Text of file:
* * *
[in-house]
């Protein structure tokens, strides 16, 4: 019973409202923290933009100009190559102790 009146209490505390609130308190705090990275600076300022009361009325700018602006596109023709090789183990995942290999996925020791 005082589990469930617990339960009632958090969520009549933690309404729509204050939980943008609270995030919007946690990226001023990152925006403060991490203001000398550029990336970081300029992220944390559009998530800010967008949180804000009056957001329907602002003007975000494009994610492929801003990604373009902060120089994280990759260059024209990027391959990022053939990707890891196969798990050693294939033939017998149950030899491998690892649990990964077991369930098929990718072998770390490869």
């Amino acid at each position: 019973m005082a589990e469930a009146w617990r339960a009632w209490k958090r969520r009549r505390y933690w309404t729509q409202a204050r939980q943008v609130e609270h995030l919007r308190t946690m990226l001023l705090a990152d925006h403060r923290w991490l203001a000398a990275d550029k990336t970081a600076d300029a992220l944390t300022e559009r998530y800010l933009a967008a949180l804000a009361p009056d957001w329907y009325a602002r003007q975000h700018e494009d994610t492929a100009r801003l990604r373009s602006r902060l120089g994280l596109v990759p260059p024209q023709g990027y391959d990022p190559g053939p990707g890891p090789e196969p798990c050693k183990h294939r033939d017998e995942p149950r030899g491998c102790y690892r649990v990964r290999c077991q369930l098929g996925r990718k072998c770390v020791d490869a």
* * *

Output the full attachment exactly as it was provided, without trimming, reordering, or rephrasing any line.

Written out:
[in-house]
């Protein structure tokens, strides 16, 4: 019973409202923290933009100009190559102790 009146209490505390609130308190705090990275600076300022009361009325700018602006596109023709090789183990995942290999996925020791 005082589990469930617990339960009632958090969520009549933690309404729509204050939980943008609270995030919007946690990226001023990152925006403060991490203001000398550029990336970081300029992220944390559009998530800010967008949180804000009056957001329907602002003007975000494009994610492929801003990604373009902060120089994280990759260059024209990027391959990022053939990707890891196969798990050693294939033939017998149950030899491998690892649990990964077991369930098929990718072998770390490869």
């Amino acid at each position: 019973m005082a589990e469930a009146w617990r339960a009632w209490k958090r969520r009549r505390y933690w309404t729509q409202a204050r939980q943008v609130e609270h995030l919007r308190t946690m990226l001023l705090a990152d925006h403060r923290w991490l203001a000398a990275d550029k990336t970081a600076d300029a992220l944390t300022e559009r998530y800010l933009a967008a949180l804000a009361p009056d957001w329907y009325a602002r003007q975000h700018e494009d994610t492929a100009r801003l990604r373009s602006r902060l120089g994280l596109v990759p260059p024209q023709g990027y391959d990022p190559g053939p990707g890891p090789e196969p798990c050693k183990h294939r033939d017998e995942p149950r030899g491998c102790y690892r649990v990964r290999c077991q369930l098929g996925r990718k072998c770390v020791d490869a």